"The heart is deceitful above all things, and desperately wicked." Jeremiah 17:9
The deceitfulness of the heart appears in the highest degree, when men overlook the real motives of their conduct, and mistake the workings of their own corruptions, "for the fruits of the Spirit of God.
That there is such deceitfulness in the world, none can doubt, who consider the dreadful enormities that have been committed under the sacred name of religion. In many cases, it must be acknowledged, these enormities have been committed by people who were conscious of the motives from which they acted, and who employed religion merely as an engine to attain the objects of their avarice or ambition. But in other cases it is no less certain, that men have concealed from themselves the motive of their conduct, and even mistaken the workings of their corruptions for the fruits of the Spirit of God.
Men in general, are so backward to acknowledge their faults, and so displeased with those who are so faithful and friendly as to point them out. How few can bear to be told their faults! This is the sure and ready way to make most men your enemies, even though you administer the reproof in the gentlest, and most prudent manner.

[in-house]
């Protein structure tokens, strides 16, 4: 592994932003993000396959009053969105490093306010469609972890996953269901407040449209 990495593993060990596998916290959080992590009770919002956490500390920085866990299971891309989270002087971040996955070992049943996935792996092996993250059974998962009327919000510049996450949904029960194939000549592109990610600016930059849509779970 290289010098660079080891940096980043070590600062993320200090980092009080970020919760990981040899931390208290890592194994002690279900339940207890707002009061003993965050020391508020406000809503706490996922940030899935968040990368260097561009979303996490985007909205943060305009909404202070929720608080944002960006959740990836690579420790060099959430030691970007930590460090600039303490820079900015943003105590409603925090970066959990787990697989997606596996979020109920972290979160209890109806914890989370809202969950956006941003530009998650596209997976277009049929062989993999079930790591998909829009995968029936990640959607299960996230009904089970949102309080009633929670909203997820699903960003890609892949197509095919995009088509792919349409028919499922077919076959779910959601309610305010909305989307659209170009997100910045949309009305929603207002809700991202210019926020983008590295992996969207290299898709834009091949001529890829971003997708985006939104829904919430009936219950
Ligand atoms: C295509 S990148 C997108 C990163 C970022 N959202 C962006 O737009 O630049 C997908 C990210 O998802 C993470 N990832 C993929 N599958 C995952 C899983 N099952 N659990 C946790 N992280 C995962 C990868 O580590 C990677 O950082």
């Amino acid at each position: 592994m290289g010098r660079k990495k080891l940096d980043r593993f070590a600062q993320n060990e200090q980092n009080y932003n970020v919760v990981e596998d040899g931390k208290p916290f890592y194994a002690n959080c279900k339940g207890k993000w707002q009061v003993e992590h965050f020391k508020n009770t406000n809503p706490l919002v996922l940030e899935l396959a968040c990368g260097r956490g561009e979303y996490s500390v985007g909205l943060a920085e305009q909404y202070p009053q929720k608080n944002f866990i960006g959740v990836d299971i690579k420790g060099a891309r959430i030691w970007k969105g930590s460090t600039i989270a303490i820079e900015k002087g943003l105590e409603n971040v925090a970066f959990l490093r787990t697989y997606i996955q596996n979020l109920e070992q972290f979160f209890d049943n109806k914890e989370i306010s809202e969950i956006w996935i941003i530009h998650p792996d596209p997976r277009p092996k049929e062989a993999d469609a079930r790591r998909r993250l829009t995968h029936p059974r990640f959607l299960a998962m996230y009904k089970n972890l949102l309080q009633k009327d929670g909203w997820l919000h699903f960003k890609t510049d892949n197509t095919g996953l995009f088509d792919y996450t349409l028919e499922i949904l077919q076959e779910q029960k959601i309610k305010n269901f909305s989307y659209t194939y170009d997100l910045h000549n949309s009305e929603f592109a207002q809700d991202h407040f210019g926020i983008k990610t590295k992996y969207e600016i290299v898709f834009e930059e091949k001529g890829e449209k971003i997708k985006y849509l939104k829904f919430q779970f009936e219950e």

Instead of reflecting on their own conduct, which might convince them of the justice of what is laid to their charge, many, in these cases, set themselves immediately to discover the faults in their faithful reprovers, or in those, who, they suspect, may have informed them; and turning away their attention entirely from themselves, are only concerned to find equal, if not greater blemishes in others. Thus deceitful is the heart of man. We wish always to entertain a favorable opinion of ourselves and of our own conduct, and are displeased with those who endeavor in any instance to change this opinion, though it be done with the best, and most friendly intention.
But how unreasonable and preposterous is this degree of self-love! Were we alive to our true interests, we would wish to become better acquainted with our follies and our faults, and would esteem our faithful reprovers our best friends. Instead of feeling any resentment against them, we would turn all our resentment against ourselves; and endeavor, in the strength of divine grace, to correct those evils which, were we not so blinded by self-love, we might easily discover.
But through the deceitfulness of the heart, men are generally disposed to justify their own conduct, and ready to throw the blame of what is amiss on anything else, sooner than on themselves.
David Black, 1762-1806